Fauci Has Both Bad And Good News For Football Fans

   DailyWire.com
Patrick Mahomes #15 of the Kansas City Chiefs scrambles with the ball against the San Francisco 49ers in Super Bowl LIV at Hard Rock Stadium on February 02, 2020 in Miami, Florida. The Chiefs won the game 31-20. (Photo by Focus on Sport/Getty Images)
Focus on Sport/Getty Images

With Americans growing increasingly desperate to see some form of organized sports on their flatscreen TVs, Dr. Anthony Fauci, director of the National Institute of Allergy and Infectious Diseases and a lead voice on the White House Coronavirus Task Force, offered some discouraging comments for all those hoping that America’s most popular sport is coming back in full force in fall. Football presents “the perfect set up for spreading,” says Fauci. But the infectious disease expert is also throwing fans a little hope, suggesting that it might be possible not only to have some version of a football season, but some games might even feature fans in stadiums.

In an interview with NBC’s “Football Morning in America” published Monday, Fauci told Peter King that as much as America is clamoring for football to return as scheduled, in the end, “The virus will make the decision for us.”

“Suppose you test a team of 53 players on a Saturday night and four are positive,” King asked Fauci. “Is there a level at which—”

But before King could even finish the question, Fauci interjected, “You got a problem there.”

“You know why? Because it is likely that if four of them are positive and they’ve been hanging around together, that the other ones that are negative are really positive,” the infectious disease expert explained. “So I mean, if you have one outlier [only one player testing positive], I think you might get away. But once you wind up having a situation where it looks like it’s spread within a team, you got a real problem. You gotta shut it down.”

What exactly does he mean by “shut it down”? “Quarantine the team,” King writes. “The next two games for that team? Cancelled or postponed. That could be life in the NFL in 2020.”

“I think it’s feasible that negative testing players could play to an empty stadium,” Fauci told King later. “Is it guaranteed? No way … There will be virus out there and you will know your players are negative at the time they step onto the field.”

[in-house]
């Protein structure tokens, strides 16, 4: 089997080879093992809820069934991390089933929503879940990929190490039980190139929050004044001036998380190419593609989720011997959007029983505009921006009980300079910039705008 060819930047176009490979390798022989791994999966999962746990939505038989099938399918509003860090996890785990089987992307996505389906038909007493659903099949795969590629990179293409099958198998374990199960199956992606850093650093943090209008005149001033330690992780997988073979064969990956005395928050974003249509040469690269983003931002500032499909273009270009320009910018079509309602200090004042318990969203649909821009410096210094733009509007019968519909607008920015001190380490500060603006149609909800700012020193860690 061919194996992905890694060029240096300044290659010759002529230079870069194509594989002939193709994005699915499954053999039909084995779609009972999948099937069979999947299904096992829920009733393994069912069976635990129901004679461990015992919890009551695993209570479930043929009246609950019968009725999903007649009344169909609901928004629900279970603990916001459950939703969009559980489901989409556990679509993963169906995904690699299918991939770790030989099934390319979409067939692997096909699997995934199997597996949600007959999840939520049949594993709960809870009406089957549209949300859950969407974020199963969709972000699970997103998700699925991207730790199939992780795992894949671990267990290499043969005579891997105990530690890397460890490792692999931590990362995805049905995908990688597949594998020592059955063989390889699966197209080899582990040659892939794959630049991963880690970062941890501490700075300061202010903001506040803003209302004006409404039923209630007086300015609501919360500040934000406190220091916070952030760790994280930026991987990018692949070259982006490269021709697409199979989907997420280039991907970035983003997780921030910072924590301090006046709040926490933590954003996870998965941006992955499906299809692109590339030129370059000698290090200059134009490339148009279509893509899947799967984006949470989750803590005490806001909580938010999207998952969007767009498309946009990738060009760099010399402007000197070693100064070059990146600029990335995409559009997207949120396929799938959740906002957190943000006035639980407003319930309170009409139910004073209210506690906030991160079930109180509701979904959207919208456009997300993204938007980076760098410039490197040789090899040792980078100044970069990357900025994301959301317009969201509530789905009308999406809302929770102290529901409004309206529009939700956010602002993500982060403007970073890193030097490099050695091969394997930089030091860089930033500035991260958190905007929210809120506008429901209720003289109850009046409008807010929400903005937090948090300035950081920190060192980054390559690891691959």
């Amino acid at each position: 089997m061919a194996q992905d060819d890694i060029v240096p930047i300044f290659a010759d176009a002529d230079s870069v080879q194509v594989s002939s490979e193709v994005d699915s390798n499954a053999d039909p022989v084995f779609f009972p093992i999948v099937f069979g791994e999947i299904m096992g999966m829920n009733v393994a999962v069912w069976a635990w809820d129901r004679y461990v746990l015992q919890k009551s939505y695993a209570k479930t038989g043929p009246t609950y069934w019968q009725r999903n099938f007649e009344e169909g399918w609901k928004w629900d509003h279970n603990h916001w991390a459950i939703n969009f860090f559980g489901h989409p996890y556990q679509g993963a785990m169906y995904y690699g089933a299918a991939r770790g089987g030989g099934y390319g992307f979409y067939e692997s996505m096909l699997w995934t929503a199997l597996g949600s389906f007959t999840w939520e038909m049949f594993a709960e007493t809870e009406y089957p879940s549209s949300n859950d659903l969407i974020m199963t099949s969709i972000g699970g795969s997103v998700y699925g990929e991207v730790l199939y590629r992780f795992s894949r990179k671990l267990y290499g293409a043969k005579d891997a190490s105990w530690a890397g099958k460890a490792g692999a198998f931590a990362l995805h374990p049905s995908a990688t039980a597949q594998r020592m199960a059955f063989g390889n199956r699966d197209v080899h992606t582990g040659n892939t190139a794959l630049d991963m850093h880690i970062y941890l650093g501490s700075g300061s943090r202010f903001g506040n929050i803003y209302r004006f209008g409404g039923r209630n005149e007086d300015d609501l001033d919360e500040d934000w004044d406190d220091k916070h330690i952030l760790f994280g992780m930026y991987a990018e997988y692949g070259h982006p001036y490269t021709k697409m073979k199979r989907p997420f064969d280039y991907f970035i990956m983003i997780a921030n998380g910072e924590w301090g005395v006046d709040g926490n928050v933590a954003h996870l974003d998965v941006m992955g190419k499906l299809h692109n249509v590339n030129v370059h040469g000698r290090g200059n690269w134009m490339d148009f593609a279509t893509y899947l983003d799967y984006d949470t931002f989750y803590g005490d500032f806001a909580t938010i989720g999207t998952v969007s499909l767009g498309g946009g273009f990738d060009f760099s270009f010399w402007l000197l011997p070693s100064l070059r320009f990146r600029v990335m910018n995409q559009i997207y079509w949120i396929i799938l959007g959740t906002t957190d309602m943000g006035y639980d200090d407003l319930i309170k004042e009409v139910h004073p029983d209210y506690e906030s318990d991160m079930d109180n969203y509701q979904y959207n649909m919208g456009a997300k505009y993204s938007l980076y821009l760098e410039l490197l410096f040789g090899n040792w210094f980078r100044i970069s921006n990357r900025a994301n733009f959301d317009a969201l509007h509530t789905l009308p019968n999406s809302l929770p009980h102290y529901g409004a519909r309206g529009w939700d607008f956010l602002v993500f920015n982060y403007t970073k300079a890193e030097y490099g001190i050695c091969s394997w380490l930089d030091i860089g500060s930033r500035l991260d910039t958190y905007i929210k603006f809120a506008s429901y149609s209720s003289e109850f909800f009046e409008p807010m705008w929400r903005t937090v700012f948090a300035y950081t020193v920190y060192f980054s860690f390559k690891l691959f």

Not exactly what the football-loving nation wants to hear.

And, unlike some other sports, where the real problem would be all the fans, thus fan-less events would mostly do the trick, the close-contact nature of football makes it particularly problematic, suggested Fauci.

“This is a respiratory virus, so it’s going to be spread by shedding virus,” he said. “The problem with virus shedding is that if I have it in my nasal pharynx, and it sheds and I wipe my hand against my nose — now it’s on my hand. You see, then I touch my chest or my thigh, then it’s on my chest or my thigh for at least a few hours. Sweat as such won’t transmit it. But if people are in such close contact as football players are on every single play, then that’s the perfect set up for spreading. I would think that if there is an infected football player on the field — a middle linebacker, a tackle, whoever it is it—as soon as they hit the next guy, the chances are that they will be shedding virus all over that person. If you really want to be in a situation where you want to be absolutely certain, you’d test all the players before the game. And you say, ‘Those who are infected: Sorry, you’re sidelined. Those who are free: Get in there and play.'”

Fauci also addressed the question of how many fans, if any, we might see during the season. There’s some good news there: we might be able to get some fans back in those venues at some point in the season, Fauci suggested.

“[I]f the virus is so low that even in the general community the risk is low, then I could see filling a third of the stadium or half the stadium so people could be six feet apart,” he said. “I mean, that’s something that is again feasible depending on the level of infection. I keep getting back to that: It’s going to depend. Like, right now, if you fast forward, and it is now September. The season starts. I say you can’t have a season—it’s impossible. There’s too much infection out there. It doesn’t matter what you do. But I would hope that by the time you get to September it’s not gonna be the way it is right now.”

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